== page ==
Private investigator Charlotte Davidson was born with three things: looks; a healthy respect for the male anatomy; and the rather odd job title of grim reaper. Since the age of five, she has been helping the departed solve the mysteries of their deaths so they can cross over. Thus, when three lawyers from the same law firm are murdered, they come to her to find their killer.
Song of choice: The Perfect Drug by Nine Inch Nails
Ohkay, now here’s a new one. This was supposed to be a challenge of some sort. Most of my Goodreads buds read this book and are torn between two sides. They either hate the living hell out of it, or love it with the power of a thousand suns. Except for Aly, who doesn’t love it nor hate it. She’s a special snowflake, that one.
I’ll be totally honest with you. I was expecting to end up between the people who hate it. I’ve read a couple of quotes for it and they were cheesy as fuck. I still went on with the challenge for the sake of the lols. Evil, wtf were you thinking Darynda Jones, lols. Surprisingly, I actually liked it, smelly cheese and all. Weird, huh? Let’s find out why.
I need to mention that I didn’t love it, I merely liked it. There were many things that I didn’t like, and they’re mostly story-related. I didn’t like the main story. It’s not that it’s bad, I’ve read way worse, but it’s very dull. There was nothing there to impress me. Sure, I like the idea of Charley being able to see ghosts and solve their murders. I like her being “a portal for the dead to cross over”, that part was kind of new. But the rest? Been there, done that. It’s a pretty typical Urban Fantasy plot. That’s the main reason why I can’t say that I loved the book. Universe-wise.. well, there’s not much to say since we didn’t have much interaction with “the other side”.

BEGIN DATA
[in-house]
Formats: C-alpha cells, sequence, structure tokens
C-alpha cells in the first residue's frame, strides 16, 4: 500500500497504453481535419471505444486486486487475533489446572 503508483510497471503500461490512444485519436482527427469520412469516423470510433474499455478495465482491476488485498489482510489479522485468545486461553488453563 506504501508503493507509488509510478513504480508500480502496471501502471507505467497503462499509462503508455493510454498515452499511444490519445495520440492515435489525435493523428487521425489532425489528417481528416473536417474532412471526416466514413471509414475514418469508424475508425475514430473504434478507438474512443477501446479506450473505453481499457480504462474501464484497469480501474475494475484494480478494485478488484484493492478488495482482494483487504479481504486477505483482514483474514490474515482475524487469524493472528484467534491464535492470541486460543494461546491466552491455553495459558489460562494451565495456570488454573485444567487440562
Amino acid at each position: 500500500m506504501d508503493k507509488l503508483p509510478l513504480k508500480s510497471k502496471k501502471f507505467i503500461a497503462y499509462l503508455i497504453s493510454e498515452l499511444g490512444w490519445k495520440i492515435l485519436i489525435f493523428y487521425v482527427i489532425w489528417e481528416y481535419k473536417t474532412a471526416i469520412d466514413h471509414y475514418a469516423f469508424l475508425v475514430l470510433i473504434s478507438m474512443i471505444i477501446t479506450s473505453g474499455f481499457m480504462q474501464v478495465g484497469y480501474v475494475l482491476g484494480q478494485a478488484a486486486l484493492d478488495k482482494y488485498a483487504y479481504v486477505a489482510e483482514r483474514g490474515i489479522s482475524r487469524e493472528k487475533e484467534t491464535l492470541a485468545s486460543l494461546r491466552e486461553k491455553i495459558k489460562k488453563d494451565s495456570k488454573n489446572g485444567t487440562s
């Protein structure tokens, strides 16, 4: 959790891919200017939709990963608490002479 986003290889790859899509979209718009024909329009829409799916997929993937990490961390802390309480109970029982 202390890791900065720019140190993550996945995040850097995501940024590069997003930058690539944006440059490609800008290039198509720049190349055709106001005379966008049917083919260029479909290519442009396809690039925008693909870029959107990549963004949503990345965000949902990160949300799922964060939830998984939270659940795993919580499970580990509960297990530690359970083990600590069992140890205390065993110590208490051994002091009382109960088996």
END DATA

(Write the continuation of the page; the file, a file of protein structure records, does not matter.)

The gold in this one is on the characters’ side. I absolutely loved most of the characters in this book. The secondary ones, Charley’s dad, uncle, Cookie and Garrett weren’t so bad. Charley and Reyes (the main characters), on the other hand, were loads of fun.
Charley is a cheesy ass woman. And trust me when I say cheesy I mean as cheesy as they get. She’s the reason why my compadres couldn’t go on with the book. Let me give you some examples.
I once signed up for an anger management class, but the instructor pissed me off.
I pointed to my right breast. “This is Danger.” Then my left. “And this is Will Robinson. I would appreciate it if you addressed them accordingly.”
After a long pause in which he took the time to blink several times, he asked, “You named your breasts?”
I turned my back to him with a shrug. “I named my ovaries, too, but they don’t get out as much.
Or my personal fave (which I’m going to print on a Tshirt one day)
When fighting clowns, always go for the juggler.
Yes, that’s pretty much how Charley talks. She does that a lot. And I mean a lot. I wasn’t so comfortable with it in the beginning, but later on I got used to it, and even started to giggle at her jokes. By the end of the book I loved the woman. She is something else.
And then there’s Reyes. He is slke@mmk@$klsdfi3a#%4cuqi2R#45wfj
I can’t. No. I can’t. I’m having the biggest book hero crush since Barrons and Curran. He just makes me all wibbly wobbly on the inside. Yes, I was more interested in reading about him more than anything else. Yes, I’m aware that he’s the reason why I want to read the other Charley Davidson books. And I’m ok with that. I accept my fate. Anything to get more Reyes.
Oh, for some reason I also can’t make myself stop seeing him as Dante from DMC. I love Dante. Maybe that’s another reason why I’m so smitten. Could be.
Ah, who am I kidding?